New research shows 8 in 10 consumers want a right to pay in cash
- Consumers want cash to be protected with 80% of people agreeing they have or should have a legal right to pay in cash when shopping
- Looking ahead, 54% think they will use cash the same or more – with 59% of Gen Z and Millennials (18–34-year-olds) and those lacking financial confidence showing the strongest preference
- Over a quarter (28%) of people whose cash payments were refused went to another retailer or did not buy the goods or services at all
Today Wednesday, 3rd November, new research Cash back: why are Britons returning to cash after the pandemic? has been published by Coinstar, which confirms there is clear continued support for protecting the future of cash with 8 in 10 (80%) agreeing they have – or should have – a right to pay in shops with cash.
The research also reveals that despite a decline in cash and coin use since the pandemic started, as normal economic life returns, so too is the desire to use cash. Over half of the population (54%) see themselves using cash either the same or more in the future: with the youngest age groups (18-24 and 25-34) being the most likely (59%).
The survey highlights why cash remains an important choice for many for three main reasons: for financial resilience, with 72% agreeing cash is good to have in times of crisis; to manage finances, with a quarter (28%) saying budgeting is a key reason after convenience and habit; and for the security cash provides with 52% considering cash the most secure payment method.
Paul Ogle, Managing Director, Coinstar UK and Ireland, comments: “During the pandemic many shoppers weren’t able to use cash in the way they wanted. But our research confirms that this hasn’t dampened the desire to come back to it. With eight out of ten people wanting the right to pay in cash, businesses should see cash acceptance as a golden opportunity to keep customers and remain competitive. This isn’t only about protecting consumer choice, but safeguarding an important option for managing finances and the added sense of security that cash provides.”
The findings also challenge some assumptions about younger people. Particularly the 18–24-year-old group, of whom over a fifth (22% compared with 10% of all age groups) reported they are still paid in cash:
- It was the youngest age groups who reported they are about the same, or more likely, to be using cash in the future (18–24-year-olds, 59%; 25-34, 59%; and 35-44, 59%)
- Whilst cash is considered the most secure form of currency across all age groups, those up to age 44 are significantly more likely to see digital currency as secure (20%-21%) compared with to 17% across all age groups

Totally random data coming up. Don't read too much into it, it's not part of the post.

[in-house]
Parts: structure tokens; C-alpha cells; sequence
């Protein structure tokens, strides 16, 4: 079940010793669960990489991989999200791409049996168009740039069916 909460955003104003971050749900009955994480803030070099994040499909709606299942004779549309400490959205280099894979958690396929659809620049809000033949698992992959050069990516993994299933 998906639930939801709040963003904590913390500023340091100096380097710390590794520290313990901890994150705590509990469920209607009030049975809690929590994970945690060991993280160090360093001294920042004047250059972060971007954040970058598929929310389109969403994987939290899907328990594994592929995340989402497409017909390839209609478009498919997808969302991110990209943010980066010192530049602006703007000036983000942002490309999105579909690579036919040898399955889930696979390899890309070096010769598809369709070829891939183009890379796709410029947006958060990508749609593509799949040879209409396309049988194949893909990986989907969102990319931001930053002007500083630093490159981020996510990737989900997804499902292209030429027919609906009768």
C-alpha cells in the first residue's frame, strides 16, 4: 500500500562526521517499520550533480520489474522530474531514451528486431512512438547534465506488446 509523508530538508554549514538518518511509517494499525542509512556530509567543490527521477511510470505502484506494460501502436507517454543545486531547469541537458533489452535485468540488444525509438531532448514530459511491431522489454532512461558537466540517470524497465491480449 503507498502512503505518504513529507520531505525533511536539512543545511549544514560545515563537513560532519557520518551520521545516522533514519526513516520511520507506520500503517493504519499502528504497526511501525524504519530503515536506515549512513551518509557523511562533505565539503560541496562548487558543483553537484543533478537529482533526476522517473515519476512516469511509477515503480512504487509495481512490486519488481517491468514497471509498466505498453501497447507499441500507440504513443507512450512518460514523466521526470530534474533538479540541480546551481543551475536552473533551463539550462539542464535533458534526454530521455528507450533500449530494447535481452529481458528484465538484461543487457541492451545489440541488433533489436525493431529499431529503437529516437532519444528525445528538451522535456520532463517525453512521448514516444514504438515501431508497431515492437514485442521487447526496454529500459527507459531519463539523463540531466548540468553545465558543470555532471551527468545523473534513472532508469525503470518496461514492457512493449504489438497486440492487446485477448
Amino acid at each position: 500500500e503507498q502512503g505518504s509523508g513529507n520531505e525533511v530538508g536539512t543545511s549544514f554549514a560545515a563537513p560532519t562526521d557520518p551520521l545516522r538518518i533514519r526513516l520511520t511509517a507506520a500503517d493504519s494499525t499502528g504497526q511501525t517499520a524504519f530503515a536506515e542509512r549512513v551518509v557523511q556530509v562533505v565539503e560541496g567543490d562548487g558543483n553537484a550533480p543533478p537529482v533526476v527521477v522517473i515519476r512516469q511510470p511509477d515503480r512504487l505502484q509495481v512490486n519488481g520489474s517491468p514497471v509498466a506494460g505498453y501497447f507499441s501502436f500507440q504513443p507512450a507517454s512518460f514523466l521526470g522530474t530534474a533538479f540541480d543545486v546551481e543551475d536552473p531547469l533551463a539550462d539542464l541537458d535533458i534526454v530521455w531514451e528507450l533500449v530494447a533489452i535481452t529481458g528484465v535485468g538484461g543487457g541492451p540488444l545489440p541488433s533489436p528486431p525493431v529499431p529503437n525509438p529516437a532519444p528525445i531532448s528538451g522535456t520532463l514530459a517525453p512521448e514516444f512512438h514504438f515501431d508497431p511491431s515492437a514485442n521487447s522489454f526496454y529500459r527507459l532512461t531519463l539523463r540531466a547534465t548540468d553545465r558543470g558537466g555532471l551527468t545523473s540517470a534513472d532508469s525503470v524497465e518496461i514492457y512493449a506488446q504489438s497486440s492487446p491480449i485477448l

- “Helping me budget” was a key reason for using cash over other transaction methods. This is particularly true in the youngest age group (18-24) with 32% saying it helps with budgeting, compared to 16% saying the same in the oldest age group (65+)
- During lockdown, compared with other age groups, more 18-24 year olds reported they tried to insist on paying with cash (43% vs 25% overall) and felt frustrated that they could not pay in cash (58% vs 37% overall)
The survey confirmed that during lockdown, retailer refusal was a notable driver preventing those wanting to pay by cash. During the pandemic 62% were refused cash use or discouraged from using it, and 32% of consumers were told outright they could not pay in cash. When cash was refused over a quarter (28%) either went to another retailer or did not buy the goods or services at all: half (51%) used another payment method.
|Where cash used||Where cash refused|
|Café/restaurant 33%||Café/restaurant 33%|
|Supermarket 30%||Supermarket 27%|
|Local corner shop 47%||Local corner shop 26%|
Looking to the future, people expressed a strong preference for ensuring that cash use remains possible and simple. More than three-quarters agree that they should have the right to pay in cash in shops (80%) and use cash in any transaction (78%). 7 in 10 (70%) people are opposed to the phasing out of all coins; around half (47%) of people oppose phasing out 1p and 2p coins. 64% also agree that notes and coins are important to our shared national identity.
Notes to editors
Coinstar® is the global leader in self-service coin counting with 23,000 kiosks in North America, United Kingdom, Western Europe, and Japan. More than 800 billion coins have been processed since Coinstar’s inception in the early 1990s. Coinstar is also the leader in self-service coin counting services in the UK, with around 2,000 kiosks across 4 major supermarket partners. Coinstar is upgrading its kiosk portfolio to accept notes, secure card readers and barcode scanners to serve a growing need for essential cash services across the country.
Coinstar recently commissioned Savanta to do a National Survey on British attitudes to cash (September 2021). The results are based on 2,072 nationally representative UK adults and splits respondents by age, geography, and socio-economic status. A summary is available in Cash back: why are Britons returning to cash after the pandemic?. Full data tables can be found at https://comresglobal.com/polls/cash-and-coin-research-global-counsel-coinstar/
For more information on Coinstar or kiosk locations, visit www.coinstar.co.uk
Wren Communications for Coinstar UK & Ireland